The Christian Way of Death
This transformation appears clearly in the ancient city of Rome. Like all major cities of the ancient world, Rome was surrounded by a wall. The pagans of the Roman world, like the ancient Jews, buried their dead outside the wall. With few exceptions, dead bodies were not permitted to remain within the city, for they were considered to be religiously impure and capable of polluting the temples to their gods and goddesses.
Wealthy families purchased plots of land outside the wall where they built massive tombs to bury generations of their dead. Even today, if you walk along the Appian Way (the ancient road from Rome to Appia), you can see the ruin of tombs from many rich families. These tombs were built as monuments honoring the deceased.
Every road out of Rome had an area lined with these tombs. This area was called a “necropolis.” Since “polis” means “city,” a Roman graveyard of tombs was literally a “city of the dead.” Romans cremated their dead and so the tombs contained urns of ashes.
At Rome, Christianity changed this way of death. Christians buried their dead not in a necropolis, but in a “cemetery.” This word comes from the Greek verb “koimao,” which means “to fall asleep.” This is related to the Biblical passage of 1st Thessalonians 4:13-17, which reads in part, “God will bring with him those who have fallen asleep….the dead in Christ will rise first.” On this Scriptural passage, Christian built a theology that saw the dead as “sleeping,” instead of being completely finished with life. So rather than cremate the bodies, Christians buried them as whole corpses, as if they were sleeping, so they would be ready to rise at the coming of Christ.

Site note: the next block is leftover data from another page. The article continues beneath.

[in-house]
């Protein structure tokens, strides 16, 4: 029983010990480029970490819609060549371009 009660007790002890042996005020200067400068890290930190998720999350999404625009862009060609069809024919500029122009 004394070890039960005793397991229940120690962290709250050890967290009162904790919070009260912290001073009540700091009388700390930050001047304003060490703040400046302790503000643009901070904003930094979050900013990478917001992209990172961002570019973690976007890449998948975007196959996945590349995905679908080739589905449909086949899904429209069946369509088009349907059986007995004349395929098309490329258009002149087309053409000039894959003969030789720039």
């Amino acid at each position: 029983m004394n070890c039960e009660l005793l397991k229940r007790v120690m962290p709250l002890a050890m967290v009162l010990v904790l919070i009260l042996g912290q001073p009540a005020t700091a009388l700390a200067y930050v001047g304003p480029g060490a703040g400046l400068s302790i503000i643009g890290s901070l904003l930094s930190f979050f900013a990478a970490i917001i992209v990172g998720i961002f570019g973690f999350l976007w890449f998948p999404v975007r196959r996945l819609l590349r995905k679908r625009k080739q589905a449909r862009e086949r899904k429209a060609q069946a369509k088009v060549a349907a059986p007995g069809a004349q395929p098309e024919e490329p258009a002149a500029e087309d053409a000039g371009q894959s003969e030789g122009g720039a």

This theological shift had a practical consequence. Since the dead were “sleeping,” Christianity did not consider them impure, as did the pagan religions.
The most striking example of this shift came from Emperor Constantine in the early fourth century. The bones of St. Peter, who had been crucified in Rome, were buried in the necropolis to the west of the city. Constantine decided to build a cathedral over these remains to honor them. He constructed a massive church in the necropolis, which became the center of Christianity in Rome and to which large numbers of people came to worship, some on a religious basis and others as a pilgrimage.
Rome’s western necropolis thus changed from a pagan necropolis containing impure dead to a Christian cemetery containing pure “sleepers,” to a hallowed (or holy) site of the important Christian cathedral of St. Peter. Indeed, we could understand St. Peter’s as being sanctified by the relics of Peter, the Saint whom the cathedral honors, and it in turn sanctifying those buried within and near it.
As Christianity supplanted polytheism in the city of Rome, St. Peter’s and other churches and cathedrals were incorporated into the growing metropolis. The cemeteries and tombs associated with those institutions became part of the city as well. The dead were no longer excluded from the city, but became a key part of it. Over the coming centuries, this new Christian way of death would spread across the Empire, Christian Europe, and beyond.